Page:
Anderson added that “while this line of argument played very well in 1986, it has come to seem less convincing as time goes by. With serious opposition now emerging in Uganda, Museveni is under growing pressure to liberalise the political sphere. However, he is deeply reluctant to do so. This is at the heart of his present problems.”

Initial comparisons with Middle Eastern revolutions have begun to fade. While the capital Kampala has witnessed large demonstrations, the pattern has not been repeated across most of the country.

Sabiti Makara, a lecturer in political science at Kampala’s Makerere University, points up the fundamental differences between many Middle Eastern states and Uganda.

“Uganda is largely a peasant society. Peasants are not easy to mobilise. They are separate from mainstream society, not urbanised like in North Africa and the Middle East,” he said.

Most Ugandans do not have access to the internet, so there is little role for the social networking sites helped launch and coordinate protests in countries like Egypt.

Nor have opposition parties managed to play a coordinating role and offer a channel for popular anger.

Although they had their own plans to stage protest actions following the presidential election, it was not these parties that started the “walk-to-work” demonstrations.

If Kizza Besigye of the Forum for Democratic Change became the visible face of the protests, it seems to have been through fortunate timing, rather than careful planning..

“This [protest] is not really driven by the political parties at all,” Rakner said. “It is not very easy for the opposition to capitalise on this social unrest. If you look at their [election] campaign strategy, they didn’t really have a lot to say on food prices and fuel prices. They don’t really have policies directed at the urban poor, for instance…. It is not easy for the opposition parties to capitalise on it, which says a lot about party politics and a lot about the weakness of the sort of formal democracy in Uganda.”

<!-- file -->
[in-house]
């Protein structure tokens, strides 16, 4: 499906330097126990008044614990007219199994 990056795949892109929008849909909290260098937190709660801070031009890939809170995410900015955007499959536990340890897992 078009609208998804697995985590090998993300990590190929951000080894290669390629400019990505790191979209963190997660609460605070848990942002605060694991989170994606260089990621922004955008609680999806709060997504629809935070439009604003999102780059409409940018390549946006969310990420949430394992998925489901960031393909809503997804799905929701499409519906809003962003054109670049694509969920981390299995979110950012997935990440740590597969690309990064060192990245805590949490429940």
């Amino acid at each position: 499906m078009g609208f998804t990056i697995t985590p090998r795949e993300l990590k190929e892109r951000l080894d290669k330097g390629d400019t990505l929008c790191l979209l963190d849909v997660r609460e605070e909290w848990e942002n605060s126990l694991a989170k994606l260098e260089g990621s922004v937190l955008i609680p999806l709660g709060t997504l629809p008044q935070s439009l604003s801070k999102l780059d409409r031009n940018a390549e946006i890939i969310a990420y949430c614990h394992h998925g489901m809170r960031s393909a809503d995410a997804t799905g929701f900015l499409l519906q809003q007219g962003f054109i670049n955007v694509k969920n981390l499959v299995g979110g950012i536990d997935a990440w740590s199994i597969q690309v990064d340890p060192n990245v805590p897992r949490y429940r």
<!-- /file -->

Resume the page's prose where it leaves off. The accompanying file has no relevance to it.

Makara argues that the opposition does have some clear policies – for example, to create slimmer, more efficient government.

Their problem, he says, is that they are denied the space they would need to mobilise support.

“Whenever they stay and organise a rally, it is dispersed by the government forces, so what we do we expect the opposition to do?” he asked.

Analysts are divided on where things go from here – whether Museveni will continue the crackdown regardless, or whether he will make enough concessions to calm the public mood.

Concerns over his government’s actions have prompted some donors to withdraw aid from Uganda, which has long been favoured by the West.

“Museveni has for a long time been a darling of the western donors, and they have for too long ignored the negative aspects of his authoritarian rule,” Professor Anderson said. “Maybe now they will take a more balanced view of Uganda’s recent progress under Museveni, and realise that it is time to engage with more rapid political and economic reform.”

At the same time, Rakner argues that “there is absolutely no one in the international community who would like Museveni to have lost these elections, because of the instability that it would create, and because the alternative is so unclear.”

Museveni’s threat to impose a law denying bail to arrested protesters bail for six months suggests to some that he will opt for more repression. In a media statement on May 17, he described the “walk to work” protest as a “treacherous” move by opposition figures with a “hidden agenda".

“These elections gave [him] the legitimacy to clamp down on the opposition because the opposition is a small, non-important bunch of troublemakers – that’s his legitimacy for the clampdown,” Rakner said.

But Mwambutsya Ndebesa, a political commentator in Kampala, sees hints that the president is nevertheless prepared for compromise, as long as he does not lose face.

“The president, to a certain extent, is a pragmatist. Although he doesn’t admit defeat, you can see him now softening,” Ndebesa said. “For the first time, he is talking about dialogue, meaning that he might be listening but he does not want to publicly admit he has taken truth from what the opposition is demanding.”

Failure to pay heed to the clamour of voices calling for change would be disastrous, Ndebesa said, adding the warning, “If the government does not listen and give more space to debate, then [Uganda] can easily degenerate into a failed state.”

Katharine Helmore has completed an internship with IWPR in London. Simon Jennings is an IWPR reporter in The Hague.